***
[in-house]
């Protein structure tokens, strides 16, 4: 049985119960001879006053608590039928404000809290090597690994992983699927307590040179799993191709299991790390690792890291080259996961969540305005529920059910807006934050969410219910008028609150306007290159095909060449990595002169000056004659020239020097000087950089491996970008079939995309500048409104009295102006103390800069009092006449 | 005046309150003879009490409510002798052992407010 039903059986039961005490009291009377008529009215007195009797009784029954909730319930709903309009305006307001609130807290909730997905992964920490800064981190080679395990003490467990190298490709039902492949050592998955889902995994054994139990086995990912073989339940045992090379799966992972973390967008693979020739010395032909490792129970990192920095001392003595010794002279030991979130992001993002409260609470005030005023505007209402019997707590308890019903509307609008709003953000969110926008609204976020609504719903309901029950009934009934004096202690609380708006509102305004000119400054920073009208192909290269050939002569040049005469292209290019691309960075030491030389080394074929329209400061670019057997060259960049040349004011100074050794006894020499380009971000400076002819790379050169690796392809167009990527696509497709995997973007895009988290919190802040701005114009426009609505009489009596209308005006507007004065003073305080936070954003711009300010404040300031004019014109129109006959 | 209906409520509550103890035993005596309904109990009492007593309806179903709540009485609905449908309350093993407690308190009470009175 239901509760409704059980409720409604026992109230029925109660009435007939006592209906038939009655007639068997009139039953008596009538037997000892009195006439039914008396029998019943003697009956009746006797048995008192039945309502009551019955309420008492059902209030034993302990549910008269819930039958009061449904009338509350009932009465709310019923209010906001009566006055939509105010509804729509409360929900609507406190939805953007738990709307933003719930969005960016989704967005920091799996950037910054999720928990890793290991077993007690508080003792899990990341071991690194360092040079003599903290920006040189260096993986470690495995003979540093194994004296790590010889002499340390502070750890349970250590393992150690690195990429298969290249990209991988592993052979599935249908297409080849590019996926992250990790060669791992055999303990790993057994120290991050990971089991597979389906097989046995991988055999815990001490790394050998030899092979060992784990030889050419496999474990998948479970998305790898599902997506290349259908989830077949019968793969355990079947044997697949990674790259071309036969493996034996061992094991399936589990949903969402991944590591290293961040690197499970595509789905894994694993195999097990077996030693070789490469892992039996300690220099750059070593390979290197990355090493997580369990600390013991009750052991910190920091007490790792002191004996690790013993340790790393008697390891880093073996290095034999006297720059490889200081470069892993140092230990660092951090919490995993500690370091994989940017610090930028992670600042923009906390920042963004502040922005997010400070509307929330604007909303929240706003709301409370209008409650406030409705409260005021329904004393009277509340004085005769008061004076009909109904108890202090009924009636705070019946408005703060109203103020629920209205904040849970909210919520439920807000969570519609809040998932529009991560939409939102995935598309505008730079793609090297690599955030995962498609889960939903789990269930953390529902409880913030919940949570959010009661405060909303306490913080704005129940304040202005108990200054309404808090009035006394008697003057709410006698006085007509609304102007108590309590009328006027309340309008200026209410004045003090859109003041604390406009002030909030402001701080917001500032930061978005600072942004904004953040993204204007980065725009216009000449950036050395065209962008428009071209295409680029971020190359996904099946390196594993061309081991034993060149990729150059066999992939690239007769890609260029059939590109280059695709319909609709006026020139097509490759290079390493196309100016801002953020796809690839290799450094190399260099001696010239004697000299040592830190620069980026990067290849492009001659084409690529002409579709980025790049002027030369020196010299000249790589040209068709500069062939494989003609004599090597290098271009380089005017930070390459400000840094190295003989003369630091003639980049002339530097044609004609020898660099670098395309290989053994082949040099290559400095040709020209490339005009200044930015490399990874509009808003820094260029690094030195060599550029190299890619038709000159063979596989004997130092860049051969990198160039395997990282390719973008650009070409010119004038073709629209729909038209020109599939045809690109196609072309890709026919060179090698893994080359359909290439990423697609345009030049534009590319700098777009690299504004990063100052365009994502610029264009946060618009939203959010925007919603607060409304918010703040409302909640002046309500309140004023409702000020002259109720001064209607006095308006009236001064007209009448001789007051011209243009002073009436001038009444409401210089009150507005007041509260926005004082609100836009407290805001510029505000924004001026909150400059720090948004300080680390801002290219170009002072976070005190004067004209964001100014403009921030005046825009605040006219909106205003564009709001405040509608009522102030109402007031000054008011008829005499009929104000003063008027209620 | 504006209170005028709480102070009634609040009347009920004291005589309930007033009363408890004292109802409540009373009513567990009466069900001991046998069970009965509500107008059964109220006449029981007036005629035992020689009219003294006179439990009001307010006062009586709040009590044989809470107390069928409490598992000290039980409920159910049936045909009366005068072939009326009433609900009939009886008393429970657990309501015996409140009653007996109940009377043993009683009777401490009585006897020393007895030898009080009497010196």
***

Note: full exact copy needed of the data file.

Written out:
[in-house]
């Protein structure tokens, strides 16, 4: 049985119960001879006053608590039928404000809290090597690994992983699927307590040179799993191709299991790390690792890291080259996961969540305005529920059910807006934050969410219910008028609150306007290159095909060449990595002169000056004659020239020097000087950089491996970008079939995309500048409104009295102006103390800069009092006449 | 005046309150003879009490409510002798052992407010 039903059986039961005490009291009377008529009215007195009797009784029954909730319930709903309009305006307001609130807290909730997905992964920490800064981190080679395990003490467990190298490709039902492949050592998955889902995994054994139990086995990912073989339940045992090379799966992972973390967008693979020739010395032909490792129970990192920095001392003595010794002279030991979130992001993002409260609470005030005023505007209402019997707590308890019903509307609008709003953000969110926008609204976020609504719903309901029950009934009934004096202690609380708006509102305004000119400054920073009208192909290269050939002569040049005469292209290019691309960075030491030389080394074929329209400061670019057997060259960049040349004011100074050794006894020499380009971000400076002819790379050169690796392809167009990527696509497709995997973007895009988290919190802040701005114009426009609505009489009596209308005006507007004065003073305080936070954003711009300010404040300031004019014109129109006959 | 209906409520509550103890035993005596309904109990009492007593309806179903709540009485609905449908309350093993407690308190009470009175 239901509760409704059980409720409604026992109230029925109660009435007939006592209906038939009655007639068997009139039953008596009538037997000892009195006439039914008396029998019943003697009956009746006797048995008192039945309502009551019955309420008492059902209030034993302990549910008269819930039958009061449904009338509350009932009465709310019923209010906001009566006055939509105010509804729509409360929900609507406190939805953007738990709307933003719930969005960016989704967005920091799996950037910054999720928990890793290991077993007690508080003792899990990341071991690194360092040079003599903290920006040189260096993986470690495995003979540093194994004296790590010889002499340390502070750890349970250590393992150690690195990429298969290249990209991988592993052979599935249908297409080849590019996926992250990790060669791992055999303990790993057994120290991050990971089991597979389906097989046995991988055999815990001490790394050998030899092979060992784990030889050419496999474990998948479970998305790898599902997506290349259908989830077949019968793969355990079947044997697949990674790259071309036969493996034996061992094991399936589990949903969402991944590591290293961040690197499970595509789905894994694993195999097990077996030693070789490469892992039996300690220099750059070593390979290197990355090493997580369990600390013991009750052991910190920091007490790792002191004996690790013993340790790393008697390891880093073996290095034999006297720059490889200081470069892993140092230990660092951090919490995993500690370091994989940017610090930028992670600042923009906390920042963004502040922005997010400070509307929330604007909303929240706003709301409370209008409650406030409705409260005021329904004393009277509340004085005769008061004076009909109904108890202090009924009636705070019946408005703060109203103020629920209205904040849970909210919520439920807000969570519609809040998932529009991560939409939102995935598309505008730079793609090297690599955030995962498609889960939903789990269930953390529902409880913030919940949570959010009661405060909303306490913080704005129940304040202005108990200054309404808090009035006394008697003057709410006698006085007509609304102007108590309590009328006027309340309008200026209410004045003090859109003041604390406009002030909030402001701080917001500032930061978005600072942004904004953040993204204007980065725009216009000449950036050395065209962008428009071209295409680029971020190359996904099946390196594993061309081991034993060149990729150059066999992939690239007769890609260029059939590109280059695709319909609709006026020139097509490759290079390493196309100016801002953020796809690839290799450094190399260099001696010239004697000299040592830190620069980026990067290849492009001659084409690529002409579709980025790049002027030369020196010299000249790589040209068709500069062939494989003609004599090597290098271009380089005017930070390459400000840094190295003989003369630091003639980049002339530097044609004609020898660099670098395309290989053994082949040099290559400095040709020209490339005009200044930015490399990874509009808003820094260029690094030195060599550029190299890619038709000159063979596989004997130092860049051969990198160039395997990282390719973008650009070409010119004038073709629209729909038209020109599939045809690109196609072309890709026919060179090698893994080359359909290439990423697609345009030049534009590319700098777009690299504004990063100052365009994502610029264009946060618009939203959010925007919603607060409304918010703040409302909640002046309500309140004023409702000020002259109720001064209607006095308006009236001064007209009448001789007051011209243009002073009436001038009444409401210089009150507005007041509260926005004082609100836009407290805001510029505000924004001026909150400059720090948004300080680390801002290219170009002072976070005190004067004209964001100014403009921030005046825009605040006219909106205003564009709001405040509608009522102030109402007031000054008011008829005499009929104000003063008027209620 | 504006209170005028709480102070009634609040009347009920004291005589309930007033009363408890004292109802409540009373009513567990009466069900001991046998069970009965509500107008059964109220006449029981007036005629035992020689009219003294006179439990009001307010006062009586709040009590044989809470107390069928409490598992000290039980409920159910049936045909009366005068072939009326009433609900009939009886008393429970657990309501015996409140009653007996109940009377043993009683009777401490009585006897020393007895030898009080009497010196």